I’m not sure if I like or hate the story of Twitter. For the past few days I’m reading “Hatching Twitter” by Nick Bilton. The story is amazing, it’s like a soap opera written by the best screen writer.
There are lessons to be learned by Entrepreneurs, by friends and by business people. It’s enjoyable to read although in many cases it makes my stomach ache…
The main theme that comes across – you can’t do successful (and failing in case of Odeo) startup with friends, you’ll end up with no friends.
Read it, let me know what you think?
Tien Tzuo, CEO and Founder of Zuora the subscription billing company is well known within the SaaS industry. He had coined the term ‘Subscription Economy’ and has been pushing heavily for subscription model adoption by many companies.
When I approached Tien to speak at the Customer Success Summit – he immediately agreed. He promised that he has a very good story to share with the audience. Tien openly admitted to Zuora’s challenges with meeting customer expectations and keeping the promise, which is what Customer Success is about.
In this video presentation, Tien not only shares the challenge but also the proposed customer success solution they have implemented at Zuora. Tien is also doing this in a very engaging way, I’m sure you’ll enjoy.
Just listen, let me know what you think?
In the 2nd annual customer success summit last month in San Francisco, I’ve introduced the Customer Success Manifesto. If you are familiar with the agile software development manifesto will see a similar presentation style (visuals are updated to 2014 though).
The Customer Success Manifesto should be viewed as 6 rules for great customer success. I’ve decided to work on a crisp defintion for the term Customer Success by defining what it is and what it is not for myself first and foremost for Totango’s team and customers and the industry in general.
Customer Success Summit: Customer Success Manifesto from Totango on Vimeo.
BTW, the reason it took me a minute or two during the key note to get to my ‘high note’ was a very long preparation cycle that ended at 3am the night (morning?) before the event.
Happy to get your feedback and thoughts…
Yesterday I’ve had a pleasure to co-host a webinar with John Broady, GM of thismoment a great brand management company.
The focus of the webinar and the case-study John shared was about creating and ensuring value to customers as the blood-line of a SaaS company.
I’ve enclosed the slides just below – enjoy!
Lou Reed Past away today at the age of 71. Didn’t know the man. Just his music. I’m sad today.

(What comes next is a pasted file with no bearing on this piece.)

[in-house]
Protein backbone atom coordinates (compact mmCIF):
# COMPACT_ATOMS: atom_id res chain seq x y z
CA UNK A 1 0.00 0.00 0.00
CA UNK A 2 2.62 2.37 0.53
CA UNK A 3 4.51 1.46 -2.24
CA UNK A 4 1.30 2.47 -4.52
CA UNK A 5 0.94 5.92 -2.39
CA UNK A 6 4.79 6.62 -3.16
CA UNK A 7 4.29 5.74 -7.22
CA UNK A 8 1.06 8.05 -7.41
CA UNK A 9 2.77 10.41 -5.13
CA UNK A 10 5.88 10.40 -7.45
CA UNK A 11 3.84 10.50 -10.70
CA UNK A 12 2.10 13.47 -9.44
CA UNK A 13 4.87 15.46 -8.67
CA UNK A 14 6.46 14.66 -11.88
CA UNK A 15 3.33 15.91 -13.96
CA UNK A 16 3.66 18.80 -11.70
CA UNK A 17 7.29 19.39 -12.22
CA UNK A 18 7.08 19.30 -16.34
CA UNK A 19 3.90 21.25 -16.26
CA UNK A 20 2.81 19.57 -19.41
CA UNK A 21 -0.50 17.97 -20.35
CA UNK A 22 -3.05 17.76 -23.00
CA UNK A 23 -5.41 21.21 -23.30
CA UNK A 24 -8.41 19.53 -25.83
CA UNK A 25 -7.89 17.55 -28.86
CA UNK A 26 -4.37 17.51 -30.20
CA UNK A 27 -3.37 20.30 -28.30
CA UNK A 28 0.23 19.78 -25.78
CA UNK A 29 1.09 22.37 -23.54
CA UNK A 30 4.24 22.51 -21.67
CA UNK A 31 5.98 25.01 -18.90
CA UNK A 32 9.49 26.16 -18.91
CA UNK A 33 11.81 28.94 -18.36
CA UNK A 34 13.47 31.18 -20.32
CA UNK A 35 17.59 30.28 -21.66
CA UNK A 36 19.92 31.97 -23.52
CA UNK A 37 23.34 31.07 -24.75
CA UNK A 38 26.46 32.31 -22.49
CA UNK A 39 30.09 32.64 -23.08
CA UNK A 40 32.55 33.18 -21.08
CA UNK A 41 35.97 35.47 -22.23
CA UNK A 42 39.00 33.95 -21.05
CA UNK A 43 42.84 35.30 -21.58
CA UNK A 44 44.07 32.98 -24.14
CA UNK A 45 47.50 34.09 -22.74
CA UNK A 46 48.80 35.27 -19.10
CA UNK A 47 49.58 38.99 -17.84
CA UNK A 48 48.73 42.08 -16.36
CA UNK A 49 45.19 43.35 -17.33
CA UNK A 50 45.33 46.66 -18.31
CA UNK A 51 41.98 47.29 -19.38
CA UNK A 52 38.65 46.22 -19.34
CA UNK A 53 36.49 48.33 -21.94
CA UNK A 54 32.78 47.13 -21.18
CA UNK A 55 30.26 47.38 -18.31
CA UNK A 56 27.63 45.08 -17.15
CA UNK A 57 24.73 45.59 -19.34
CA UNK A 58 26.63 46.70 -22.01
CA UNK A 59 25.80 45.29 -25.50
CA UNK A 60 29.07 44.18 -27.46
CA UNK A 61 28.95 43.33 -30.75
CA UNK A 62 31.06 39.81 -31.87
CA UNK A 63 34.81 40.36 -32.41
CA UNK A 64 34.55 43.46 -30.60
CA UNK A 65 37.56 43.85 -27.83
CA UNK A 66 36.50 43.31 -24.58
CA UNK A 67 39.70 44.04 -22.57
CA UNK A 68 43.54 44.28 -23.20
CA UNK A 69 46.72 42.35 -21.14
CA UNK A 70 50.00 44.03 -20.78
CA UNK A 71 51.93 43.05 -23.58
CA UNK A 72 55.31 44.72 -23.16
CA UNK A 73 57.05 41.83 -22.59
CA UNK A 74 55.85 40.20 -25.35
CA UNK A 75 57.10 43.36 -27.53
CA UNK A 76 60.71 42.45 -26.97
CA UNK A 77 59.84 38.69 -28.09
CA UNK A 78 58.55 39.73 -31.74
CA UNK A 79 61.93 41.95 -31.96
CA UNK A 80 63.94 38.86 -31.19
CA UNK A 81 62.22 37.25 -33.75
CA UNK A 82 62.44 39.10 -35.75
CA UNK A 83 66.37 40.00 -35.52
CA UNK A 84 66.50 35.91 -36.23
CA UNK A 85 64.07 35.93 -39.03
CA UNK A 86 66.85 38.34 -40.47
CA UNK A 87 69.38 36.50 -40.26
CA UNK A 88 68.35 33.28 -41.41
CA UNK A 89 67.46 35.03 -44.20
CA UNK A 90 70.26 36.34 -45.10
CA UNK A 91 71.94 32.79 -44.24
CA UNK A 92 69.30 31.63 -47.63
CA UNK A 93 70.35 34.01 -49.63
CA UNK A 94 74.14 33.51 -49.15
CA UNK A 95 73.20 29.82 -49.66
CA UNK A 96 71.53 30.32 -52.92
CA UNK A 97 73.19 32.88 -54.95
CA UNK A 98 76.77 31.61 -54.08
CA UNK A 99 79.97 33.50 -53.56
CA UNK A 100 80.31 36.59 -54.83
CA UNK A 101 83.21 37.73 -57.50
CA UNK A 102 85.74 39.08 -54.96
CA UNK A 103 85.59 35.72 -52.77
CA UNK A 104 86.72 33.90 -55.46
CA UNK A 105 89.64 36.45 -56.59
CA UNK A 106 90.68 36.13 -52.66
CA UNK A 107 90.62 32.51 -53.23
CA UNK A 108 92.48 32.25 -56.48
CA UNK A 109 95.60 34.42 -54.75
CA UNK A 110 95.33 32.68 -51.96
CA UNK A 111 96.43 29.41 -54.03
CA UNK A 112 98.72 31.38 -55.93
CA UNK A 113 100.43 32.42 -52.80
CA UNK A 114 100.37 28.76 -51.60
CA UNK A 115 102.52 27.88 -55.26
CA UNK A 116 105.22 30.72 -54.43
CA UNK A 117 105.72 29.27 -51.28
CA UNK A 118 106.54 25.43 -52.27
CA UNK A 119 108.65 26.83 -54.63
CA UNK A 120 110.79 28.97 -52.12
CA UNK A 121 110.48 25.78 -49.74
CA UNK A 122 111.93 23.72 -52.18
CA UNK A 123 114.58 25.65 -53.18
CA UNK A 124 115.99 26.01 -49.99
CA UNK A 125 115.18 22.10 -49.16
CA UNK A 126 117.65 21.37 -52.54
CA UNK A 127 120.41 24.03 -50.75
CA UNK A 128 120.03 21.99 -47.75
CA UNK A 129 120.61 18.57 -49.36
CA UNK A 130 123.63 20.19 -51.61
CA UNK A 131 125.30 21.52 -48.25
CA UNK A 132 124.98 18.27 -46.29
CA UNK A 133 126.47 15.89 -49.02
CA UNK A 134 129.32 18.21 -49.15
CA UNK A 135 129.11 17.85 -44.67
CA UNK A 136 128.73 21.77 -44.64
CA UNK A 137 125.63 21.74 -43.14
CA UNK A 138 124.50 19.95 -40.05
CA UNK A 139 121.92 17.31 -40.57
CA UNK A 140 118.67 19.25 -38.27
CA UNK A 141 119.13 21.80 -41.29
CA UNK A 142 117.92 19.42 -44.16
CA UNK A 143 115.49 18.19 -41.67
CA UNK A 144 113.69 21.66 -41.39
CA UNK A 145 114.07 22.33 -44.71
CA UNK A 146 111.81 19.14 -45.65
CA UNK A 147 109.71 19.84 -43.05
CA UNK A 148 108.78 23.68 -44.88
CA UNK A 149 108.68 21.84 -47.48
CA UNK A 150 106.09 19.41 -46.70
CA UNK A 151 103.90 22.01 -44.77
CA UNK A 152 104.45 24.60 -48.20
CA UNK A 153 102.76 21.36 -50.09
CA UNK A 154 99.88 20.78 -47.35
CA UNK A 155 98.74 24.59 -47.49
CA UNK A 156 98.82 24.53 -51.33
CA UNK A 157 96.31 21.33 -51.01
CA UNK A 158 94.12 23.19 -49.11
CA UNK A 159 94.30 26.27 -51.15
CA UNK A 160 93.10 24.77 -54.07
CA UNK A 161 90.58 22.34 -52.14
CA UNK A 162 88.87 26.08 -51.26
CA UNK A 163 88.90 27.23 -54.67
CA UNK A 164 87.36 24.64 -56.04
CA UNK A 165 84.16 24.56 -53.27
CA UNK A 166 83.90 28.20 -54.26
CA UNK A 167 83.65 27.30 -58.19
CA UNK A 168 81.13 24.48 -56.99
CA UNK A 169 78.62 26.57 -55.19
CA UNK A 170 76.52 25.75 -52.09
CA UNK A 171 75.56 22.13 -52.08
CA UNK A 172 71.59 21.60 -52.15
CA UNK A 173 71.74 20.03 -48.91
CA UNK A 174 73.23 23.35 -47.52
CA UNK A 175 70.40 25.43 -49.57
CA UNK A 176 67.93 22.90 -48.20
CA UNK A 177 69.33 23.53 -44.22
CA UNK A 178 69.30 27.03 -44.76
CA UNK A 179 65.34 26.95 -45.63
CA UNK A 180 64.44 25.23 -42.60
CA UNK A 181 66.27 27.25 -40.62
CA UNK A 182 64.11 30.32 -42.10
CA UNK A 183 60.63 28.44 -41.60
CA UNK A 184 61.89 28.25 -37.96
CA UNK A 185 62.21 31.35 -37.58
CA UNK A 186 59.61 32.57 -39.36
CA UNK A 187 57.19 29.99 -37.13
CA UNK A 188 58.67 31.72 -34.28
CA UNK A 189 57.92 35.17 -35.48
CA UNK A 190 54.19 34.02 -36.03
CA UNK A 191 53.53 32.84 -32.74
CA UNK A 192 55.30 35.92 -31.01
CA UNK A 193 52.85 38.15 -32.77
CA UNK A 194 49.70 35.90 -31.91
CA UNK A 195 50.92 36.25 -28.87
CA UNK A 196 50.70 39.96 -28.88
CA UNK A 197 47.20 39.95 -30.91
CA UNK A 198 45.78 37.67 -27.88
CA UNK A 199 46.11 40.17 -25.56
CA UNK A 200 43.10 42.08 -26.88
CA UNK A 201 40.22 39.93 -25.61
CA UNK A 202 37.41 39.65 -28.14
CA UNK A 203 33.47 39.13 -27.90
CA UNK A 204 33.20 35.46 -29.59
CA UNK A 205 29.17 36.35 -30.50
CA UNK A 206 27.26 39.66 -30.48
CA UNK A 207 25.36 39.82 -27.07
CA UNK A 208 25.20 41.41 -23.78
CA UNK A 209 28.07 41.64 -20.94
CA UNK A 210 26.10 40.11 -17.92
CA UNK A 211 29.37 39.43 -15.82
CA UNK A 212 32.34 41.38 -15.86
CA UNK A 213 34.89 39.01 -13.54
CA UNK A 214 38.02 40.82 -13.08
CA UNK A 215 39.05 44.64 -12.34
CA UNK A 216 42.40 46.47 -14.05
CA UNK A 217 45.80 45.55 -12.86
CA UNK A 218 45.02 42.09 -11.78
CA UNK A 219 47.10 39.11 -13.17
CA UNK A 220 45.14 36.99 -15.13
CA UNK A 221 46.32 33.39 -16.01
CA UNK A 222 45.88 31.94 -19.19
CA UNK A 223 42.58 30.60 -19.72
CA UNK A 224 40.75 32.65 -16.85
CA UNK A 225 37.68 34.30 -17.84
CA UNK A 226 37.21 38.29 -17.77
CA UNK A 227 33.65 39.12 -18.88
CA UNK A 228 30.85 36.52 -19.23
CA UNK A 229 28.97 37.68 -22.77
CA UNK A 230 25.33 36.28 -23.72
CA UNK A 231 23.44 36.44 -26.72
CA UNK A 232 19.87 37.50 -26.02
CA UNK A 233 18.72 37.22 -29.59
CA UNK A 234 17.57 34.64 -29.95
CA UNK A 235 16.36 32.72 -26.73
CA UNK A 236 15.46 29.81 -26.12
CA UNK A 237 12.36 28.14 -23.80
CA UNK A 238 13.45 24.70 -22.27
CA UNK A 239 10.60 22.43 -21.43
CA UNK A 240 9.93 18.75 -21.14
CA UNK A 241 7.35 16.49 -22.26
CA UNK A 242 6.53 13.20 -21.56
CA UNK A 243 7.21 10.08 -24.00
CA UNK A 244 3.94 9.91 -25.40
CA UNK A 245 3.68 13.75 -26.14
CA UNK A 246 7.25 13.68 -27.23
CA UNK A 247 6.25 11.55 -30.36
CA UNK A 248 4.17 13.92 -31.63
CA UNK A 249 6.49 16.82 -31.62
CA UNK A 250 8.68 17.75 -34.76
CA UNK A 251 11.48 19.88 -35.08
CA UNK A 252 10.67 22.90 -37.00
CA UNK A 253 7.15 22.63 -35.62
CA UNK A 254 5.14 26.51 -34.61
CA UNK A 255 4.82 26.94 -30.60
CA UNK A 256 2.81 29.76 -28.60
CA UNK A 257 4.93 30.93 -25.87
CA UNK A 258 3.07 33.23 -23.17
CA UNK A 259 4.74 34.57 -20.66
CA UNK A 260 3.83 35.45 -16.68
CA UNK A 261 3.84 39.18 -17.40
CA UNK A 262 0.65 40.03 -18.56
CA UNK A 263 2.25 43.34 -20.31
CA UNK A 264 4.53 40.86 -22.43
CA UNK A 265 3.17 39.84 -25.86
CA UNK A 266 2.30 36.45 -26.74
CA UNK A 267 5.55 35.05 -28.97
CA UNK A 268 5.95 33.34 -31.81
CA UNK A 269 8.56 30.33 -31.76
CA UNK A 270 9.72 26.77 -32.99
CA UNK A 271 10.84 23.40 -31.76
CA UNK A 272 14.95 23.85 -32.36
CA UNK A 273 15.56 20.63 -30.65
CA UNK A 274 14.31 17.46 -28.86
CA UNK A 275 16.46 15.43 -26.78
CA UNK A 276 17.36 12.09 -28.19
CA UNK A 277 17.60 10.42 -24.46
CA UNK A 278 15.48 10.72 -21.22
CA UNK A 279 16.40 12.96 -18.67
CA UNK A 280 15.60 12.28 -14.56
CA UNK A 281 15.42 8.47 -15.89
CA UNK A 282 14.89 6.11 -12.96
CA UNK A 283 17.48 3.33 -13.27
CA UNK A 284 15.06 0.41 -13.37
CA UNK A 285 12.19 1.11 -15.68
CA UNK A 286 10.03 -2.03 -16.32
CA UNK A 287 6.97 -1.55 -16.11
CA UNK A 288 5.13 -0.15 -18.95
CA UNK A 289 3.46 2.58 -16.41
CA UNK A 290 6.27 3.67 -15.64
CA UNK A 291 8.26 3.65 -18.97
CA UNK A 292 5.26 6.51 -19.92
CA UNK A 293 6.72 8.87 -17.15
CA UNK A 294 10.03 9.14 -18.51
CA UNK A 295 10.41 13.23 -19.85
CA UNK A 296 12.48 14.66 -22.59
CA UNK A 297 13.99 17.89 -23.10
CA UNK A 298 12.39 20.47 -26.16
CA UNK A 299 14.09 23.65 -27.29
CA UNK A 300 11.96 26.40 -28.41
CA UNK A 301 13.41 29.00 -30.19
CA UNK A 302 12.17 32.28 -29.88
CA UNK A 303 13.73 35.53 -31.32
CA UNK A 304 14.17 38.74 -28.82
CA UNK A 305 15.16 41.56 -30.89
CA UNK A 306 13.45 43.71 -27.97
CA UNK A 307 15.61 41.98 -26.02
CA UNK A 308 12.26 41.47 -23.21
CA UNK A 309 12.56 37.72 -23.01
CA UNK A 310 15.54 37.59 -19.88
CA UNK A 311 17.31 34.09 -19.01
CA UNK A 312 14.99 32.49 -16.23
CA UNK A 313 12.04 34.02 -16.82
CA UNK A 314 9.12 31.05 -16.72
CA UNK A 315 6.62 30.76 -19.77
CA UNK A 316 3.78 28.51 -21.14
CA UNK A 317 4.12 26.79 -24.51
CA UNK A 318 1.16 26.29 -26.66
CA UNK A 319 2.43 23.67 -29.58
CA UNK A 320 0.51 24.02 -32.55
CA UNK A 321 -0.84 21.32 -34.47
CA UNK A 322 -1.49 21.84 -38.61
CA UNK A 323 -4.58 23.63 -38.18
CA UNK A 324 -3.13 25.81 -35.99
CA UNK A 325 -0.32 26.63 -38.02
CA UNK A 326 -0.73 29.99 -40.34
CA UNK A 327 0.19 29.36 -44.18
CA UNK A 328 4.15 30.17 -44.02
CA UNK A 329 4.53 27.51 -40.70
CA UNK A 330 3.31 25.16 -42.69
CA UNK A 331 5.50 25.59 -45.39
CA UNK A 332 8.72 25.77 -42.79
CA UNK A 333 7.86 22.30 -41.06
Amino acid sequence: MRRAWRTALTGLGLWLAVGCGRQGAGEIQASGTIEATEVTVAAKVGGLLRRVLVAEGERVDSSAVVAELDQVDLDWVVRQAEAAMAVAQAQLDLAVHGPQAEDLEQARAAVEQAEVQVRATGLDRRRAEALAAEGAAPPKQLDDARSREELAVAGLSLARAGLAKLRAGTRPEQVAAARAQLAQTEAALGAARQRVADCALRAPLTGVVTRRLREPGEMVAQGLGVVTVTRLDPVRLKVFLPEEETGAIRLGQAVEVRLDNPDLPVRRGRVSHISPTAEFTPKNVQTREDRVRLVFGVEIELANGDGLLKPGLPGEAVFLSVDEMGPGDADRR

Here’s the best version of ‘sweet jane’ that I recommend. enjoy.
I had a bet with the marketing team that I alone can increase Totango LinkedIn followers by 500 people in a day.
Help me prove I’m right, by follow the link below and click the follow button:
We’re now using LinkedIn as the main channel for company news and updates, and promise only high quality content there…
I came across this great video. It’s a bit long – over an hour but genuinely make great points on the importance of caring about your customers, something I believe in with all of my heart.
Yesterday we’ve experienced probably the worse production down-time that we had since we’ve launched Totango. The intentions were good, we’ve upgrades a significant part of our infrastructure that we’ve worked on for months and unfortunately this upgrade didn’t go smooth…
We’ve been working around the clock to resolve the problem, and at the same time I felt that it’s important to openly communicate to our customers directly, with a message within the application, thru email to all of our admins, and on the company blog about the situation and to keep everybody up to date.
We’ve started getting feedback from our blog readers that we should have not have used public communication to report about the service problem. Some people of the team felt the same way, as this could very well become an ammunition to our competition, and may scare off potential customers who are in the process of evaluating our service.
This is a tough decision – how open and transparent should we really be?
I guess the world is divided into two camps:
- Information on a need to know basis
- Open and Transparent
Clearly, me and the team are part of camp #2. I believe that by being open and transparent, even at cases of failures, we will get credit for admitting to problems and resolving those.
However, option #1 should not be dismissed easily. There are many companies that keep very good image without exposing their failures publicly.
What do you think? What would you do?